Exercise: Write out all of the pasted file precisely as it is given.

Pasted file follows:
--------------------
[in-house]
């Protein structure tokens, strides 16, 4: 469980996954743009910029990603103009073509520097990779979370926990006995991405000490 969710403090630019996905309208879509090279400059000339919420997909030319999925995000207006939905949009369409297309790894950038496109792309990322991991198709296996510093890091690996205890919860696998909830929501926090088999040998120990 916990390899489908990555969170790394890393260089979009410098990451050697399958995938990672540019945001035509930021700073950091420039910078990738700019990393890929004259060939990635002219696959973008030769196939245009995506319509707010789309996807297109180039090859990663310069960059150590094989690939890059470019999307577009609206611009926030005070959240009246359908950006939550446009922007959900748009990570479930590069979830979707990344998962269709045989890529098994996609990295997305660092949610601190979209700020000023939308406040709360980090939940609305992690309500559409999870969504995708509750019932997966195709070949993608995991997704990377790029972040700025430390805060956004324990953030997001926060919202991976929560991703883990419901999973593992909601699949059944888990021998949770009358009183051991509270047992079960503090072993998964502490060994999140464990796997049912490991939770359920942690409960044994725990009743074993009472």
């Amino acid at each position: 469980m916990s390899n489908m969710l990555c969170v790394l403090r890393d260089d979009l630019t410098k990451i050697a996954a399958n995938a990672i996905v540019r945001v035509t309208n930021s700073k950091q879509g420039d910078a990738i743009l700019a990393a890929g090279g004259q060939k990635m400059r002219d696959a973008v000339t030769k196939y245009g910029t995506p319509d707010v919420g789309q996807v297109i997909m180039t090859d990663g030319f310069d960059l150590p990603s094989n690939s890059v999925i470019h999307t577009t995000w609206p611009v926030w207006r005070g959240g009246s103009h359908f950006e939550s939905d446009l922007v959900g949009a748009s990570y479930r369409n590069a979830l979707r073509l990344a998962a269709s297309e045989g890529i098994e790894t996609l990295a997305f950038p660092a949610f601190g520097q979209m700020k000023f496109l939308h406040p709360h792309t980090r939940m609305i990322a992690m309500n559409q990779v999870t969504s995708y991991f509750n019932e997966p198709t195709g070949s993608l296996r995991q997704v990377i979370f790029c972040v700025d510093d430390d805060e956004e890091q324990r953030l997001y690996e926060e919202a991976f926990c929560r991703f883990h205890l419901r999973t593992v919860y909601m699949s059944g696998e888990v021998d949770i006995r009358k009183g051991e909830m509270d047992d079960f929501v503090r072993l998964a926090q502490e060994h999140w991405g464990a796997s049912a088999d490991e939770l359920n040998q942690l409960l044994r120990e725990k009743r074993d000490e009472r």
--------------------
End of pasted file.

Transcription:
[in-house]
């Protein structure tokens, strides 16, 4: 469980996954743009910029990603103009073509520097990779979370926990006995991405000490 969710403090630019996905309208879509090279400059000339919420997909030319999925995000207006939905949009369409297309790894950038496109792309990322991991198709296996510093890091690996205890919860696998909830929501926090088999040998120990 916990390899489908990555969170790394890393260089979009410098990451050697399958995938990672540019945001035509930021700073950091420039910078990738700019990393890929004259060939990635002219696959973008030769196939245009995506319509707010789309996807297109180039090859990663310069960059150590094989690939890059470019999307577009609206611009926030005070959240009246359908950006939550446009922007959900748009990570479930590069979830979707990344998962269709045989890529098994996609990295997305660092949610601190979209700020000023939308406040709360980090939940609305992690309500559409999870969504995708509750019932997966195709070949993608995991997704990377790029972040700025430390805060956004324990953030997001926060919202991976929560991703883990419901999973593992909601699949059944888990021998949770009358009183051991509270047992079960503090072993998964502490060994999140464990796997049912490991939770359920942690409960044994725990009743074993009472």
């Amino acid at each position: 469980m916990s390899n489908m969710l990555c969170v790394l403090r890393d260089d979009l630019t410098k990451i050697a996954a399958n995938a990672i996905v540019r945001v035509t309208n930021s700073k950091q879509g420039d910078a990738i743009l700019a990393a890929g090279g004259q060939k990635m400059r002219d696959a973008v000339t030769k196939y245009g910029t995506p319509d707010v919420g789309q996807v297109i997909m180039t090859d990663g030319f310069d960059l150590p990603s094989n690939s890059v999925i470019h999307t577009t995000w609206p611009v926030w207006r005070g959240g009246s103009h359908f950006e939550s939905d446009l922007v959900g949009a748009s990570y479930r369409n590069a979830l979707r073509l990344a998962a269709s297309e045989g890529i098994e790894t996609l990295a997305f950038p660092a949610f601190g520097q979209m700020k000023f496109l939308h406040p709360h792309t980090r939940m609305i990322a992690m309500n559409q990779v999870t969504s995708y991991f509750n019932e997966p198709t195709g070949s993608l296996r995991q997704v990377i979370f790029c972040v700025d510093d430390d805060e956004e890091q324990r953030l997001y690996e926060e919202a991976f926990c929560r991703f883990h205890l419901r999973t593992v919860y909601m699949s059944g696998e888990v021998d949770i006995r009358k009183g051991e909830m509270d047992d079960f929501v503090r072993l998964a926090q502490e060994h999140w991405g464990a796997s049912a088999d490991e939770l359920n040998q942690l409960l044994r120990e725990k009743r074993d000490e009472r």